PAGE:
Microsoft, AOL, Yahoo Take On Spam

The three rivals, which compete for e-mail accounts and other Internet services, are advocating a multi-pronged approach to the war on spam.

Rivals Microsoft Corp., America Online Inc. and Yahoo Inc. issued a rare joint announcement Monday pledging to join forces to fight a common enemy: spam.

The three companies, which compete for e-mail accounts and other Internet services, are advocating a multi-pronged approach to the war on spam, including not only anti-spam technology, but "responsible" customer communications, legislation, enforcement and consumer education.

The plan is to initiate a dialogue with other companies that deal with e-mail to adopt universal technical standards and industry guidelines for blocking spam.

Goals of the three companies include preventing spammers from using deceptive techniques in e-mail headers; blocking e-mail from systems determined to be open to unauthorized use such as open relays, open routers or open proxies; and restricting e-mail that utilizes concealment techniques designed to hide or change the identity of the sender and the source of the e-mail.

Once the companies form best practices to reduce the ability of spammers to use their respective e-mail services to send spam, they plan to encourage the adoption of these best practices by others in the industry, officials of the three companies said.

Objectives would be to eliminate the ability to create fraudulent e-mail accounts in bulk; define a mechanism that could allow the exchange of consumer complaints and feedback between e-mail providers; define best practices for anti-spam e-mail account policies that can be shared across the industry; and recommend technical approaches, policies and best practices to distinguish legitimate e-mail from spam.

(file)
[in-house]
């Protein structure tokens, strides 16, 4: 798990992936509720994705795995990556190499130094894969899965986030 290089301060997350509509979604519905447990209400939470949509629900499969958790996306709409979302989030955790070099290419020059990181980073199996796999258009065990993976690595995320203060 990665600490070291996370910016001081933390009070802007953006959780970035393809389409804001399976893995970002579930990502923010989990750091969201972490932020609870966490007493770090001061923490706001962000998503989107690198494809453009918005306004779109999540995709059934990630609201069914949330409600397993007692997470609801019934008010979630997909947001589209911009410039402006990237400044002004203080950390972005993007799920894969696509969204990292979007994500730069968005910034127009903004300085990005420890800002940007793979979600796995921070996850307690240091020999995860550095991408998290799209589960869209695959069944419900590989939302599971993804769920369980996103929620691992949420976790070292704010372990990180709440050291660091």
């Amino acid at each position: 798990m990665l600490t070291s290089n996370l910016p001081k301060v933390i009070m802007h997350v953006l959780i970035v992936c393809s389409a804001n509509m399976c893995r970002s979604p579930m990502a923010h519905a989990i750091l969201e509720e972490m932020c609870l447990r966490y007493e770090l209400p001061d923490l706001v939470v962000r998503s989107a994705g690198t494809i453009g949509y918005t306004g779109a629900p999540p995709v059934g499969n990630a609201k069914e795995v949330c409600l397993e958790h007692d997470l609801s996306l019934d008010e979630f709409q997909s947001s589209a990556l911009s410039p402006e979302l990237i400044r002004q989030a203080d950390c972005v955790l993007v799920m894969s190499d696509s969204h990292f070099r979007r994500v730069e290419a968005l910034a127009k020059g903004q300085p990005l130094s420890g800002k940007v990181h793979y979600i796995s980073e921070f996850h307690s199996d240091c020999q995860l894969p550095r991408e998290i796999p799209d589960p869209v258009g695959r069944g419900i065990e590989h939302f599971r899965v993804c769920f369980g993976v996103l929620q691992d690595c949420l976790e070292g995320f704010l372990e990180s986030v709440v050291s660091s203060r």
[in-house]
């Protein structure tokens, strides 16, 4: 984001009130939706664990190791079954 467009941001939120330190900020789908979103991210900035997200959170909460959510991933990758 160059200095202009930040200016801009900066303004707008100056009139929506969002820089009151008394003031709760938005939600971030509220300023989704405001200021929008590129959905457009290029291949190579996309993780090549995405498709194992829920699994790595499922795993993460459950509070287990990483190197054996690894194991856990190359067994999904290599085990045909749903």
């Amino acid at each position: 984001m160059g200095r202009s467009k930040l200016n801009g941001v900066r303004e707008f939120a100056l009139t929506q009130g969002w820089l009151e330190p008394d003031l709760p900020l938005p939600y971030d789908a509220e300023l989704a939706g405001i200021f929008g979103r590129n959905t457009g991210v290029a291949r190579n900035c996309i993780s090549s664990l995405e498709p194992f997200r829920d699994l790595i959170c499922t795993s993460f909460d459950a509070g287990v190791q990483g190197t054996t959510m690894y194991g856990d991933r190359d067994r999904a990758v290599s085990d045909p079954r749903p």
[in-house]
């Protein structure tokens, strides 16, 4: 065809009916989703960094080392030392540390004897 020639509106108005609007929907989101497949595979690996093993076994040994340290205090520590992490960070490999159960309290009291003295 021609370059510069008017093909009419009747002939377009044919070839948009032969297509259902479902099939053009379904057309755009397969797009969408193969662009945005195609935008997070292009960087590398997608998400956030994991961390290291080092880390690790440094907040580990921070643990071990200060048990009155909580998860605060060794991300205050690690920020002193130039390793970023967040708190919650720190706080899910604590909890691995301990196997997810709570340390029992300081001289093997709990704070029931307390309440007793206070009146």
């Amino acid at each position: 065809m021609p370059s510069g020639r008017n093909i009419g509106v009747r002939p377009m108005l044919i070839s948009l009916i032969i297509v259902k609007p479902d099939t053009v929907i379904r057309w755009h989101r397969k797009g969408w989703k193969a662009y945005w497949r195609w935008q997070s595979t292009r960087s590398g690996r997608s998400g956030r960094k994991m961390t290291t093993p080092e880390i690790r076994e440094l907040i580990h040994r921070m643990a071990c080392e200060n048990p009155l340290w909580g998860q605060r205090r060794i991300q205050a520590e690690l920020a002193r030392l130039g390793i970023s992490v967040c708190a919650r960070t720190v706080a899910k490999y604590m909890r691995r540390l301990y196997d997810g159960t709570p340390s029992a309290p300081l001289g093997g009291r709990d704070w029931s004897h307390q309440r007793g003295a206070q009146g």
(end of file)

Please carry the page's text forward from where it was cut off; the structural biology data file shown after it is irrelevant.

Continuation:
Microsoft, AOL and Yahoo are also seeking to develop better mechanisms for preserving electronic evidence relating to the activities of such spammers for enforcement purposes; coordinate with ISPs and other industry players to target the worst spammers; and refer those spammers to government enforcement agencies.

The companies plan to launch their efforts at the Federal Trade Commissions Spam Forum this week.

"With this joint announcement, we are making a timely, bold and critical statement: spam is an industry-wide challenge, requiring industry-wide teamwork, in order to yield industry-wide solutions. By cooperating and collaborating together, we can make real progress against this toxin that pollutes the Internet environment," said Ted Leonsis, vice chairman for AOL in a statement.

Leonsis described spammers as "public enemy No. 1" to AOL and its customers.

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